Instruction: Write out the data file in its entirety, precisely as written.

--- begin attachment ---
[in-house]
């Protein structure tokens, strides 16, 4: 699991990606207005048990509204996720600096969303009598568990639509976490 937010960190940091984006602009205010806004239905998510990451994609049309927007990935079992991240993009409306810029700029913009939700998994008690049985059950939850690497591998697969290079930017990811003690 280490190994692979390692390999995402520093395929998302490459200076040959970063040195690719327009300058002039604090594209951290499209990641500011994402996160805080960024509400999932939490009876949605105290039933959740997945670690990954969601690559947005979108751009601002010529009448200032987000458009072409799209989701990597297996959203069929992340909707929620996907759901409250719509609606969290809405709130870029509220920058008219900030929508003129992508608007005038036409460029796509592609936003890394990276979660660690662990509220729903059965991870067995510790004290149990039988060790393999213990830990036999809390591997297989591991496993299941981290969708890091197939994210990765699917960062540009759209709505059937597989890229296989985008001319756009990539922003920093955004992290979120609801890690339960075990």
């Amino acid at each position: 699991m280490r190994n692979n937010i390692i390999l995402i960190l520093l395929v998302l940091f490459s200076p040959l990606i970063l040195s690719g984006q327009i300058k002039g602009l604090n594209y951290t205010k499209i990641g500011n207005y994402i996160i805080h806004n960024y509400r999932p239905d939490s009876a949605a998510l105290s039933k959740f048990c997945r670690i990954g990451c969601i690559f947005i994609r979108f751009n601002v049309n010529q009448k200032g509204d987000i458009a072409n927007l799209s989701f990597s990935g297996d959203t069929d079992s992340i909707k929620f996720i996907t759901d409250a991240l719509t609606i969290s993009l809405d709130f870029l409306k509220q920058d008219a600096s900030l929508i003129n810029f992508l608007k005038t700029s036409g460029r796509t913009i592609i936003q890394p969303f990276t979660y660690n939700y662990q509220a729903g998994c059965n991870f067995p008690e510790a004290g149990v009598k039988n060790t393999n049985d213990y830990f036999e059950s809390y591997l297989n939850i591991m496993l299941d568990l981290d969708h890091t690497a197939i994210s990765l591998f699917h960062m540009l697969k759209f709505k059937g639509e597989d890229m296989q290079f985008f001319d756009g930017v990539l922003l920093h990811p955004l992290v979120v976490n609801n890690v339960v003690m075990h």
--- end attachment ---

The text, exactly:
[in-house]
């Protein structure tokens, strides 16, 4: 699991990606207005048990509204996720600096969303009598568990639509976490 937010960190940091984006602009205010806004239905998510990451994609049309927007990935079992991240993009409306810029700029913009939700998994008690049985059950939850690497591998697969290079930017990811003690 280490190994692979390692390999995402520093395929998302490459200076040959970063040195690719327009300058002039604090594209951290499209990641500011994402996160805080960024509400999932939490009876949605105290039933959740997945670690990954969601690559947005979108751009601002010529009448200032987000458009072409799209989701990597297996959203069929992340909707929620996907759901409250719509609606969290809405709130870029509220920058008219900030929508003129992508608007005038036409460029796509592609936003890394990276979660660690662990509220729903059965991870067995510790004290149990039988060790393999213990830990036999809390591997297989591991496993299941981290969708890091197939994210990765699917960062540009759209709505059937597989890229296989985008001319756009990539922003920093955004992290979120609801890690339960075990």
């Amino acid at each position: 699991m280490r190994n692979n937010i390692i390999l995402i960190l520093l395929v998302l940091f490459s200076p040959l990606i970063l040195s690719g984006q327009i300058k002039g602009l604090n594209y951290t205010k499209i990641g500011n207005y994402i996160i805080h806004n960024y509400r999932p239905d939490s009876a949605a998510l105290s039933k959740f048990c997945r670690i990954g990451c969601i690559f947005i994609r979108f751009n601002v049309n010529q009448k200032g509204d987000i458009a072409n927007l799209s989701f990597s990935g297996d959203t069929d079992s992340i909707k929620f996720i996907t759901d409250a991240l719509t609606i969290s993009l809405d709130f870029l409306k509220q920058d008219a600096s900030l929508i003129n810029f992508l608007k005038t700029s036409g460029r796509t913009i592609i936003q890394p969303f990276t979660y660690n939700y662990q509220a729903g998994c059965n991870f067995p008690e510790a004290g149990v009598k039988n060790t393999n049985d213990y830990f036999e059950s809390y591997l297989n939850i591991m496993l299941d568990l981290d969708h890091t690497a197939i994210s990765l591998f699917h960062m540009l697969k759209f709505k059937g639509e597989d890229m296989q290079f985008f001319d756009g930017v990539l922003l920093h990811p955004l992290v979120v976490n609801n890690v339960v003690m075990h």